Saudi Arabia on Tuesday failed to win a seat on the United Nations Human Rights Council.
The Kingdom nominated itself for membership in the Council of the Asia-Pacific Group, and elections were held in the General Assembly Hall of the international organization.
Saudi Arabia got only 90 votes, while Uzbekistan won 179 votes, Pakistan 169, Nepal 150, and China 139 votes.
Winning membership in the Council requires obtaining two-thirds of the votes of the members of the General Assembly (193 countries).
Fifteen countries won in these elections, including France, Britain, Mexico, Russia, Senegal, Malawi, Ukraine, Uzbekistan, Pakistan, Nepal and China.
The Human Rights Council consists of 47 countries, and its seats are distributed among 5 regional groups.
These groups are the African countries (13 countries), the countries of Asia and the Pacific (13), the countries of Eastern Europe (6), the countries of Latin America and the Caribbean (8), the countries of Western Europe, and other countries (7).
The term of the members of the Council lasts 3 years, and they may not be re-elected directly after serving two consecutive terms.
Immediately after the result was announced, Sarah Leah Whitson, executive director of the Middle East and North Africa division at Human Rights Watch, said, “Good news today, Saudi Arabia has lost its bid to join the Human Rights Council.”
She added in a tweet on Twitter that this is a victory for many of the victims of this repressive regime, and we hope it will pave the way for more accountability.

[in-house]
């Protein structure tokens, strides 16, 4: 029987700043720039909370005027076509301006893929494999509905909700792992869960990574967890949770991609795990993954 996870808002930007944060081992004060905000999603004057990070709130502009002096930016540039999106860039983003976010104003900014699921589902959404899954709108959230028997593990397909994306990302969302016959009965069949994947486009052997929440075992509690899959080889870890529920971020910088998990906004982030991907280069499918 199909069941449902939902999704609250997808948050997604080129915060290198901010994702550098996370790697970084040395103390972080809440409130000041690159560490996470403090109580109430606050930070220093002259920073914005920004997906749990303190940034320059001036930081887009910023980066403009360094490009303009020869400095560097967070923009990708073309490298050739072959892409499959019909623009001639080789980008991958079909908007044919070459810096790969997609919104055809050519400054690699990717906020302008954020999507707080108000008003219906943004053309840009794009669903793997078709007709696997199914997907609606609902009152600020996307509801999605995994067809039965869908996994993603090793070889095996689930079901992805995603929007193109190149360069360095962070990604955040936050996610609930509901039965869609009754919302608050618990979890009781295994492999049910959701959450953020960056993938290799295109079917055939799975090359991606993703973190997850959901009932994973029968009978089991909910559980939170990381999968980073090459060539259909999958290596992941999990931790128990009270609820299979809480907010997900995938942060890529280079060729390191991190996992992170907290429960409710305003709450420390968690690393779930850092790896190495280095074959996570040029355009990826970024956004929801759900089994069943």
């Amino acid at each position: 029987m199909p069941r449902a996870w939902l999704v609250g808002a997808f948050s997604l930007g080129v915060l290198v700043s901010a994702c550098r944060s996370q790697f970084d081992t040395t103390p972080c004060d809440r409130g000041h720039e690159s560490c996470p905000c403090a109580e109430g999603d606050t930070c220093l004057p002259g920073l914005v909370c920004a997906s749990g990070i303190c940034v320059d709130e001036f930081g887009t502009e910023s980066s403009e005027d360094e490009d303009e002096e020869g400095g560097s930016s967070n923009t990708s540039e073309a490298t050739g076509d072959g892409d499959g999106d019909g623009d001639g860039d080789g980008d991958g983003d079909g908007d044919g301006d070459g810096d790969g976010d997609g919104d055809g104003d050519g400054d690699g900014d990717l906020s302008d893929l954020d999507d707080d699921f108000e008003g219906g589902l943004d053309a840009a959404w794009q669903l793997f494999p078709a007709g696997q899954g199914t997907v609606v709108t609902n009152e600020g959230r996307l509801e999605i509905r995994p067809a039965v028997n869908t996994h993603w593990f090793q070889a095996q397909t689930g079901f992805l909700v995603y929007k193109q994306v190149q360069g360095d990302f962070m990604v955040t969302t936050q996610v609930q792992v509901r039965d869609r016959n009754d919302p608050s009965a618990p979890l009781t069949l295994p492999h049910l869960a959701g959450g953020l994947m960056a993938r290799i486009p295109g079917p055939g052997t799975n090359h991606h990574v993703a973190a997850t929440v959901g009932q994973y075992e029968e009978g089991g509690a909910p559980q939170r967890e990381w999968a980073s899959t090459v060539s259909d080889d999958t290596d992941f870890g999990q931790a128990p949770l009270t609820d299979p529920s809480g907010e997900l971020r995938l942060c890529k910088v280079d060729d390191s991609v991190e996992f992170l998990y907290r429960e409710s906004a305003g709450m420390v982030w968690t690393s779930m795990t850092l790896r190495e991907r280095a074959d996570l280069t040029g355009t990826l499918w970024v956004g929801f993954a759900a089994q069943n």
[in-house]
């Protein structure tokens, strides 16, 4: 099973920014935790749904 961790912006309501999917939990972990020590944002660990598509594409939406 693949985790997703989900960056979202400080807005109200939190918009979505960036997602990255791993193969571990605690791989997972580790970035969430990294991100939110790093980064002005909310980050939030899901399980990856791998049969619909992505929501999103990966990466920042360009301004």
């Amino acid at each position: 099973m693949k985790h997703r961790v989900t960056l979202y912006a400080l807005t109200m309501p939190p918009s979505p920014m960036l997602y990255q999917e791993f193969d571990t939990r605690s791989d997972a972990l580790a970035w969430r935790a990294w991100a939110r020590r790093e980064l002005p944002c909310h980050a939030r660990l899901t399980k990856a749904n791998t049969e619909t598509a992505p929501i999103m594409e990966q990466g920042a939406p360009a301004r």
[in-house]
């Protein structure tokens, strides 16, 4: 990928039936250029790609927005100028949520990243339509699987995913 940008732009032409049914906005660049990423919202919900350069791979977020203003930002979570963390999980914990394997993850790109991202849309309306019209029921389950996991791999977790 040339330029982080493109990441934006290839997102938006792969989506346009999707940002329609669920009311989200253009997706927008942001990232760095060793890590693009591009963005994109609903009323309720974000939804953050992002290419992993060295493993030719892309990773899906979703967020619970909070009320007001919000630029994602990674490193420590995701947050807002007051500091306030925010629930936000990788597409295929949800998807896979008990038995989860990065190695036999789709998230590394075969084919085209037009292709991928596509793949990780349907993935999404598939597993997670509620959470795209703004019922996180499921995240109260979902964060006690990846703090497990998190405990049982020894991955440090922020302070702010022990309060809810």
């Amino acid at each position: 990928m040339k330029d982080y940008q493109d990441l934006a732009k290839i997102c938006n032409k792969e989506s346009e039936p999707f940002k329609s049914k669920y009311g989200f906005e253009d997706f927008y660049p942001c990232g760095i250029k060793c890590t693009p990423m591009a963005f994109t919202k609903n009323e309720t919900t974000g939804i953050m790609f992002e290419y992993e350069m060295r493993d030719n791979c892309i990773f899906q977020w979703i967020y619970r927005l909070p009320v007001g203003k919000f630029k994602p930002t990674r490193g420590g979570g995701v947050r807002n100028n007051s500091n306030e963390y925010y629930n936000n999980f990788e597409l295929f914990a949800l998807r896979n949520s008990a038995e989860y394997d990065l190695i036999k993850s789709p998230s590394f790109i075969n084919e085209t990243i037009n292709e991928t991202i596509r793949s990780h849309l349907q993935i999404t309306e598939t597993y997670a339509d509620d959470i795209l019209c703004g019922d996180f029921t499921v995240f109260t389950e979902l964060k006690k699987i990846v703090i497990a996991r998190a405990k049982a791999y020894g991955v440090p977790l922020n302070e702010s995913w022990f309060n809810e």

YES! Today’s good news: #SaudiArabia lost its bid to become a member of the Human Rights Council.
A victory for the many victims of this oppressive regime, hopefully paving the way for more accountability at the #HRC level.
Meanwhile, we’ll continue to #StandWithSaudiHeroes! https://t.co/Vqqkptp1Mu
– Inès Osman | Ines osman (@inesosman) October 13, 2020
In another tweet, Whitson called on US Secretary of State Mike Pompeo to ask Saudi officials: Where did they hide Khashoggi’s body? And why are Loujain Al-Hathloul and other women’s rights activists still detained?
It also called on the US Secretary of State to ask about the reasons for the arrest of the former Saudi Crown Prince, Prince Muhammad bin Nayef, and why Saudi planes continue to bomb children in Yemen?
.@secPompeo please make sure your “strategic dialogue” w #Saudi FM includes:
– where they hid Jamal’s body?
– Loujain & other women’s rights activists still detained?
– detaining fmr crown prince MBN?
– still bombing kids in Yemen? https://t.co/Ak2Aymk1Rg
— Sarah Leah Whitson (@sarahleah1) October 13, 2020
International human rights organizations say that the human rights situation and freedom of opinion and expression are extremely poor in Saudi Arabia.
These criticisms have escalated since the assassination of Saudi journalist Jamal Khashoggi in his country’s consulate in Istanbul on the 2nd of October 2018.